Will Congress give gift of wind power jobs to Americans or foreign countries?

I love the holiday season. Where I grew up in England, Christmas was the major family holiday with a concentration of visits to the pub followed by overeating and naps. The holiday itself was centered on gift giving surprises, food preparation, more imbibing, and attempts to find batteries which were not included with the gifts.

This year for many people the holidays were hard. The news about unemployment and those who are no longer registering for unemployment makes the headlines every week, and uncertainty about the future means that those still employed are cautious about how they spend their money.

Given this, I do not understand why the U.S. government is being so generous to foreign countries. What do I mean? Well, by vacillating on the Production Tax Credit for wind energy, which requires no upfront government spending, Congress is forcing US and foreign firms who want to invest in the U.S. wind turbines industry to look for opportunities overseas. Not only this, Congress is creating a situation where those firms may close their U.S. manufacturing plants in the absence of any development opportunities beyond 2012.

According to the American Wind Energy Association, average annual growth in wind power since the PTC was last allowed to expire is a robust 35%, and during that time the cost of wind power has been reduced by 24-39%. Wind turbines also supports 400 manufacturing facilities in 43 states and 75,000 jobs. This has been achieved despite the cyclical boom/bust created by unpredictable federal policies.

Imagine if we hadn’t lived through those boom and busts – if stable, certain policy support had been in place? We would be well on our way to meeting the Department of Energy’s 20% wind power by 2030 scenario and creating the 500,000 jobs to support our industry.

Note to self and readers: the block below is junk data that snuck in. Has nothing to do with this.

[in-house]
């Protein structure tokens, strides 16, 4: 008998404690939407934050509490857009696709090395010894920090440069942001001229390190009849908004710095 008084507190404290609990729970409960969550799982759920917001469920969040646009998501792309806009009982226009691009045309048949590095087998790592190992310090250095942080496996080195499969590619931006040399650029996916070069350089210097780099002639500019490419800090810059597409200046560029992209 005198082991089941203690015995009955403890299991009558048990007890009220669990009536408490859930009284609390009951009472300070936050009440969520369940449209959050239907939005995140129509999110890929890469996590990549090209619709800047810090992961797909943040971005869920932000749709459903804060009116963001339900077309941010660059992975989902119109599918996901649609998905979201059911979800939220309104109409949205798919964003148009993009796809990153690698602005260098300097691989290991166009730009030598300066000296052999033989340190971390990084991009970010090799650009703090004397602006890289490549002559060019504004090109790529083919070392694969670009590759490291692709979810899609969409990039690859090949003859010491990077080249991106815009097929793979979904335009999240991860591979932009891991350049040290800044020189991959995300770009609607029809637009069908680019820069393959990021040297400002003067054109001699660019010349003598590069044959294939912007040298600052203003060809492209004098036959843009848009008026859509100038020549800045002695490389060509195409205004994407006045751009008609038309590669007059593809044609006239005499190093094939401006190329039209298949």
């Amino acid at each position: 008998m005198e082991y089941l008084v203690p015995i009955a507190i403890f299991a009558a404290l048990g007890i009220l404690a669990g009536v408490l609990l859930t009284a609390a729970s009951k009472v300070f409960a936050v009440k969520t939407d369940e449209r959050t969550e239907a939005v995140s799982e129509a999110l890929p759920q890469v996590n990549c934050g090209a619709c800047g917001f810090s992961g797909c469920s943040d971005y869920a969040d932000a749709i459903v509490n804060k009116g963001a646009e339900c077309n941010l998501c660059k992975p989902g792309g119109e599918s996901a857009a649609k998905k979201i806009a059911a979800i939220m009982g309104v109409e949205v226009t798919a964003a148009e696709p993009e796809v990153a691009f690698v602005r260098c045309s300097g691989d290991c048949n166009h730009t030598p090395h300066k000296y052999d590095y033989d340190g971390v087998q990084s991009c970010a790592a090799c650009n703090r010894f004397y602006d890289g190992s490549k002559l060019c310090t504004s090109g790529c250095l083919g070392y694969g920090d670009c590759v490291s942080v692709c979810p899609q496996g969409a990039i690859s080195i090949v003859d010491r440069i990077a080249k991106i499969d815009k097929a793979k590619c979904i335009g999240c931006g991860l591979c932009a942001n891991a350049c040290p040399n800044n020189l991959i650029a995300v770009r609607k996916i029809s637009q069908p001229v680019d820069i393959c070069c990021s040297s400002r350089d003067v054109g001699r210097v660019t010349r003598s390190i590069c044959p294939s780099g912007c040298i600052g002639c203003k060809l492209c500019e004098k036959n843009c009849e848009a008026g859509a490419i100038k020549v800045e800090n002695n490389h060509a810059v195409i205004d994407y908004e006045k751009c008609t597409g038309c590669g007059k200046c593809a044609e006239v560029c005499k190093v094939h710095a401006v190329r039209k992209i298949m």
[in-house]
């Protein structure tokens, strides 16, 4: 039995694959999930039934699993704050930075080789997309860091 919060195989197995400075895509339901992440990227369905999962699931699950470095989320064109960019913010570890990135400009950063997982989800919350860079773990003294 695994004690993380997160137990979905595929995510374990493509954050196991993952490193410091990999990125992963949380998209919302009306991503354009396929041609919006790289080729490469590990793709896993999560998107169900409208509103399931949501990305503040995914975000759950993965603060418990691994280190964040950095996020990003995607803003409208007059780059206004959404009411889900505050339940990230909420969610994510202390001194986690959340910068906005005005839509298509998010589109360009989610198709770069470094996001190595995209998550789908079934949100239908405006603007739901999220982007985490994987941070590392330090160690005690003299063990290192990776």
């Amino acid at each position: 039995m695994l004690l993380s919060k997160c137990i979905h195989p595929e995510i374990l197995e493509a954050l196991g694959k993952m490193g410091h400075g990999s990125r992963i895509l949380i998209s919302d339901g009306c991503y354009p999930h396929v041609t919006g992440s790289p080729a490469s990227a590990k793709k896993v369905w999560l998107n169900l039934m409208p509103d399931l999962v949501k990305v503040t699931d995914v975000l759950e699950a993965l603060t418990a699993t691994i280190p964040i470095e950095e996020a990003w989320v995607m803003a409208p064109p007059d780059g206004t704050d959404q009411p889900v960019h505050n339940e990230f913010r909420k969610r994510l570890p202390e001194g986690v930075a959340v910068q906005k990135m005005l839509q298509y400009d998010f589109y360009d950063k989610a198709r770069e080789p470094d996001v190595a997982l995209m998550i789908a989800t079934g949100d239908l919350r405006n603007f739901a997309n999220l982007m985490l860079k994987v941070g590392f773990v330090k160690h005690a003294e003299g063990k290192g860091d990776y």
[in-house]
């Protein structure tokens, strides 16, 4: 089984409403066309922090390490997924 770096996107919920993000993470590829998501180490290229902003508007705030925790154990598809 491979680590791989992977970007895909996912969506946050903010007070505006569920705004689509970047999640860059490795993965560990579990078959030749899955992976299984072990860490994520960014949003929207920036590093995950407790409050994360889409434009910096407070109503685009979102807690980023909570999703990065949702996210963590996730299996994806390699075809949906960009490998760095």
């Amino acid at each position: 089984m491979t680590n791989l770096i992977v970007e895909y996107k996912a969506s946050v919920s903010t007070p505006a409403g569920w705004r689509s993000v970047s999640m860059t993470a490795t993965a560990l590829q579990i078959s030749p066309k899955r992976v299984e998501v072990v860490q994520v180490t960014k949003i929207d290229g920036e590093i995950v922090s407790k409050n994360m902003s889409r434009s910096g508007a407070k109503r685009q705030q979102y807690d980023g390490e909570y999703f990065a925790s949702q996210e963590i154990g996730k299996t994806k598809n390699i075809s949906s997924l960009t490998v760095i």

That would have made a pretty nice dent in the present unemployment numbers.

Now, we should be fair here. As with gift giving to family members, it’s important to give everyone something of equal value and not to show favoritism. So too should the government deal fairly with its energy-producing family members.

The oil, gas and coal companies will receive $40 billion (add 9 zeros) over the next 10 years in direct subsidies. These are long-established permanent subsidies imbedded in the US Tax Code. In addition, they are not required to pay for the “externalities” caused by their extraction and manufacturing processes.

Goodness knows the true cost to the environment and human health caused by oil spills, groundwater poisoning, mountaintop removal, dirty air and radiation! In this respect, renewing the PTC would not even come close to being fair. But, alas the actions of Congress are all too real and Santa Claus is not.

If only Congress could renew the PTC for an extended period of time and give the wind farm industry a chance to plan properly, I think Uncle Sam would be happy with the result.

By Justin Wheating, Chief Financial Officer, NRG Systems, www.awea.org/blog/